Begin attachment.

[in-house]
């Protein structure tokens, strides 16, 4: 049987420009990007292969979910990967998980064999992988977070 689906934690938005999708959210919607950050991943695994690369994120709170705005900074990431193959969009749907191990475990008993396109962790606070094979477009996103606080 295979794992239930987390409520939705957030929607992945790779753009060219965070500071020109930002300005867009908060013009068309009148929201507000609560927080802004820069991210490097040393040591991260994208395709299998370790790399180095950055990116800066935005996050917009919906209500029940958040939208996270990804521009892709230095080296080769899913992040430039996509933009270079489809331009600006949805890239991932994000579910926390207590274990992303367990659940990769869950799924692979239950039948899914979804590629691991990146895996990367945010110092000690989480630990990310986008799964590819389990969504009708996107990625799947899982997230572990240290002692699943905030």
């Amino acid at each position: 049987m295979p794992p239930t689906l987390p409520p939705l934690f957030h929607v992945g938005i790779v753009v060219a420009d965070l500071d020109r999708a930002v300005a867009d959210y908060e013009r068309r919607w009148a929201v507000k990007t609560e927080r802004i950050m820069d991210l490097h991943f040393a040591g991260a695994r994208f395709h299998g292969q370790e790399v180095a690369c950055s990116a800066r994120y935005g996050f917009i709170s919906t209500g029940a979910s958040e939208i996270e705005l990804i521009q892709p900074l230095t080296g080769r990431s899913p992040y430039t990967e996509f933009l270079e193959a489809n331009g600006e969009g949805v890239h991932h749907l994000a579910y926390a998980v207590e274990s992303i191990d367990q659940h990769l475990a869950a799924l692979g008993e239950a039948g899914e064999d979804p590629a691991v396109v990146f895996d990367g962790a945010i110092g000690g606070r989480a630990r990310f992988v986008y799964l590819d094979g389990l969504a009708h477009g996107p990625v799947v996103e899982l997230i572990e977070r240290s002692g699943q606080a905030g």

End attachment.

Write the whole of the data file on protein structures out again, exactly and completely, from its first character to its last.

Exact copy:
[in-house]
């Protein structure tokens, strides 16, 4: 049987420009990007292969979910990967998980064999992988977070 689906934690938005999708959210919607950050991943695994690369994120709170705005900074990431193959969009749907191990475990008993396109962790606070094979477009996103606080 295979794992239930987390409520939705957030929607992945790779753009060219965070500071020109930002300005867009908060013009068309009148929201507000609560927080802004820069991210490097040393040591991260994208395709299998370790790399180095950055990116800066935005996050917009919906209500029940958040939208996270990804521009892709230095080296080769899913992040430039996509933009270079489809331009600006949805890239991932994000579910926390207590274990992303367990659940990769869950799924692979239950039948899914979804590629691991990146895996990367945010110092000690989480630990990310986008799964590819389990969504009708996107990625799947899982997230572990240290002692699943905030």
């Amino acid at each position: 049987m295979p794992p239930t689906l987390p409520p939705l934690f957030h929607v992945g938005i790779v753009v060219a420009d965070l500071d020109r999708a930002v300005a867009d959210y908060e013009r068309r919607w009148a929201v507000k990007t609560e927080r802004i950050m820069d991210l490097h991943f040393a040591g991260a695994r994208f395709h299998g292969q370790e790399v180095a690369c950055s990116a800066r994120y935005g996050f917009i709170s919906t209500g029940a979910s958040e939208i996270e705005l990804i521009q892709p900074l230095t080296g080769r990431s899913p992040y430039t990967e996509f933009l270079e193959a489809n331009g600006e969009g949805v890239h991932h749907l994000a579910y926390a998980v207590e274990s992303i191990d367990q659940h990769l475990a869950a799924l692979g008993e239950a039948g899914e064999d979804p590629a691991v396109v990146f895996d990367g962790a945010i110092g000690g606070r989480a630990r990310f992988v986008y799964l590819d094979g389990l969504a009708h477009g996107p990625v799947v996103e899982l997230i572990e977070r240290s002692g699943q606080a905030g």